Page 14

“Not mine,” he said, and looked at me, “not yours. Trust me on this, Buttercup. It has to be Michael’s idea.”

But no matter what we say to anyone else, Robert, Jeff, and I know that the idea was mine.

I’m nearly desperate for it; the craving is so powerful I’m buzzy. If Michael agrees we can bring a guitarist in to take over the part Seth once played, I will have contributed something irreplaceable to this production. I’ll no longer be on the sidelines, useless.

I will have silently earned my place.

Robert meets me outside the theater at 11:45. Calvin is coming at noon.

My uncle catches my eye and grins before we turn, heading in the side door. It isn’t crowded backstage, but it’s not dead, either. Most of the cast start showing up around three for makeup and lighting, but the principals in the orchestra often come in earlier on Tuesdays, after a day off, to have lunch together, tune their instruments at a leisurely pace, meet with Robert.

At first, everyone is joking with one another; no one else feels the weight of this. It’s not uncommon for Robert to bring in musicians to audition when one or another of our orchestra leaves. However, there aren’t currently any guitarists in the ensemble. When word circulates that a guitarist is coming in to play, interest spikes: Seth is gone. Luis is leaving. And now we’re auditioning a guitarist? I see people bending over their phones, texting. Soon the theater is full of cast, crew, and orchestra.

Brian is in a quiet tizzy, asking everyone within earshot who invited this new musician, what’s happening, why didn’t anyone update him sooner?

Robert doesn’t get nervous—at least, not about things outside his control, like this. He was smart not to overpromise. And now he stands near the head of the pit, talking to Michael, both men feigning obliviousness while energy buzzes around them. The doors to the lobby open at twelve sharp, and Calvin walks in, his guitar case in his left hand, right hand tucked easily in the pocket of his jeans. A hush falls over the group, and it seems an eternity passes while we all watch him walk from the top of the aisle down to the pit.

Robert doesn’t bother introducing him to everyone; Calvin is here for him, Michael, Don, and Richard. Anyone else is a bystander and it’s up to them to listen in if they choose. From where I sit at the edge of the curtain, I can only barely make out Calvin’s face. Even so, I can tell he feels the weight of eyes on him. He’s a little hunched, smiling and nodding a lot. He pulls out his ChapStick twice.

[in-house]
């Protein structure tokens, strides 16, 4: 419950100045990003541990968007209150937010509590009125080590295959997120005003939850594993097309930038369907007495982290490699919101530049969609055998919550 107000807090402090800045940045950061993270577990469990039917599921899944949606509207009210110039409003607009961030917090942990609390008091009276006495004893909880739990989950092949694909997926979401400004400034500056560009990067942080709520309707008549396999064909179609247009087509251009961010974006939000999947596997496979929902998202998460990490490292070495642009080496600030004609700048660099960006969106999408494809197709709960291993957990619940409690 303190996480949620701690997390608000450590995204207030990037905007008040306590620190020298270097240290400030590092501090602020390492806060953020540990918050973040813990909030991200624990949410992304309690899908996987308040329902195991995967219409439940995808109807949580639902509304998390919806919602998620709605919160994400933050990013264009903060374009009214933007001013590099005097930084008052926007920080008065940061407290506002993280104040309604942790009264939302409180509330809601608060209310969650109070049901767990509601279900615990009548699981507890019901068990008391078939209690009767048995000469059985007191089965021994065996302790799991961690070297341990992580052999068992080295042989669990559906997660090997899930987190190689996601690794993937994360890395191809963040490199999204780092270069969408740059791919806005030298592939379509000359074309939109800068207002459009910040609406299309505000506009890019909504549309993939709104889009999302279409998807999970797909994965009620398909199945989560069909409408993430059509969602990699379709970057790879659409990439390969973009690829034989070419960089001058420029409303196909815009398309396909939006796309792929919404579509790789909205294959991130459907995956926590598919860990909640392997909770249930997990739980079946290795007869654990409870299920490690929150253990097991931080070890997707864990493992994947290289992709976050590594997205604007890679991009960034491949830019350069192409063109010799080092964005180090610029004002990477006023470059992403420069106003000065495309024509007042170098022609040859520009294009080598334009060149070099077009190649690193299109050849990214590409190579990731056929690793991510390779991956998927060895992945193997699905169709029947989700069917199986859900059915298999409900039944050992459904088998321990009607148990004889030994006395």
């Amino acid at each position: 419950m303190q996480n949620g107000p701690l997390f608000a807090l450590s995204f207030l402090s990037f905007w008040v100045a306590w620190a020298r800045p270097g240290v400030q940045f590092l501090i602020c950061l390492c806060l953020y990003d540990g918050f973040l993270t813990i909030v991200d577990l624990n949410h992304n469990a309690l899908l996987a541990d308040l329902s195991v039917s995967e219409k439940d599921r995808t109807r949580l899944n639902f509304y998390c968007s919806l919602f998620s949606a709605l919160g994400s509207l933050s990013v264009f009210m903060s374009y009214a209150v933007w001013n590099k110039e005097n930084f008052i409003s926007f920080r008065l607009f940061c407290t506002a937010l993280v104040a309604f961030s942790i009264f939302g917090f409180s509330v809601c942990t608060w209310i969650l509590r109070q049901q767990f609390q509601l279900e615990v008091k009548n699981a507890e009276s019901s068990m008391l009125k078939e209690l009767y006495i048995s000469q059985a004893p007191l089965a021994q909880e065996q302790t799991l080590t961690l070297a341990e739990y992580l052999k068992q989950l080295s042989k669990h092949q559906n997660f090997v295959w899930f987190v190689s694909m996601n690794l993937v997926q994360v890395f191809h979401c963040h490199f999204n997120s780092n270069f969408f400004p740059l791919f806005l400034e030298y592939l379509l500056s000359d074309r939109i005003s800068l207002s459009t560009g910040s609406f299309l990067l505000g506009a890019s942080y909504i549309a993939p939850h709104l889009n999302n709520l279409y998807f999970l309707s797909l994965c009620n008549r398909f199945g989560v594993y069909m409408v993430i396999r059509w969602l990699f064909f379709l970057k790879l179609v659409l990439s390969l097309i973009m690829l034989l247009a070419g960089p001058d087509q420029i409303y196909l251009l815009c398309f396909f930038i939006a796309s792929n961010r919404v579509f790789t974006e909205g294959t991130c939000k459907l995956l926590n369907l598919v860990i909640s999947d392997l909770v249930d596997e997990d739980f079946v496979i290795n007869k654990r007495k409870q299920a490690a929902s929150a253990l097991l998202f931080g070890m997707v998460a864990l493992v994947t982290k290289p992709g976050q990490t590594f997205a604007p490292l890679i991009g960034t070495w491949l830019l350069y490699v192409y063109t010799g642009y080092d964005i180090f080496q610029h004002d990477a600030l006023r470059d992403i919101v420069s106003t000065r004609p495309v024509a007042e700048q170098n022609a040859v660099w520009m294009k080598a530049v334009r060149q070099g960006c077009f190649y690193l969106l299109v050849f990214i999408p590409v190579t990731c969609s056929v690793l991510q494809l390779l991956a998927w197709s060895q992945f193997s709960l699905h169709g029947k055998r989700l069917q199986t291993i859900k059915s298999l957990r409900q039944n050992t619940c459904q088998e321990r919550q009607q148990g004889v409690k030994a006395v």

I want to know how he got here, to this moment. How does one go from Ireland, to Juilliard, to busking and cover bands? People camp out in front of the theater for single tickets to Possessed; they pay insane prices on resale sites. How connected is he that he managed it seven times?

He shakes hands with Michael and Robert before turning to greet the quieter, more observant Don and Richard, and then is invited to sit down in a folding chair that has been placed right up front.

Calvin sits and then pulls his guitar out, quietly tuning the instrument. His smile is easy and infectious. Inside my chest, my heart jackhammers.

Looking up at Robert, he asks, “What would you like to hear?”

Robert pretends to think. I don’t know what he’s going to say right now, but I know him well enough to bet my life that he has an entire playlist already strategized.


Smart. It’s bright, and catchy—reminiscent of the energetic opening number of Possessed without being too on-the-nose. It also perfectly showcases Calvin’s training, because it’s a piece that requires precision, speed, and several changes in tempo.

With a little nod, Calvin bends, eyes closed, and strums the first, brilliant note.

I feel the collective intake of breath, the way bodies behind me in the shadows shift forward now to see, not only hear. I see the way Michael’s eyebrows seem pinned high on his forehead, the way sullen Richard has released his arms from their omnipresent cross and tucked his hands more easily in his pockets, rocking back on his heels.

I see Calvin impress the entire fucking theater, and clap a hand over my mouth. Is it weird that in this second I see my street musician, Jack, up there and want to scream? Is it weird that I sense how much this means to him, even if I don’t know anything else about him in the world?

I want to dance across the stage, I am so proud.

In all, Calvin plays three and a half pieces for Robert and the other show executives. The half comes into play when, mid-“Blackbird,” Michael stands and claps twice, saying, “I think we’ve heard enough.”

No one responds as if this is at all abrupt—not even Calvin. I’m sure nearly everyone here was amazed he got to play as much as he did.

Calvin stands, gathering his guitar and case, shaking hands again, and leaving without a look back.

“Let’s head upstairs to the room,” Michael says, referring to the small boardroom-type space we have on the second floor, with a large round table and a random assortment of enormous and tiny chairs—some of which are so high they’re nearly thrones, and some of which are so low, the people seated in them invariably feel like they need booster seats.

Robert turns, leading Don and Richard backstage. Brian follows. Michael greets a few cast members and then rounds out the back of the group, but pauses when he gets near me.

“You coming?” he asks.

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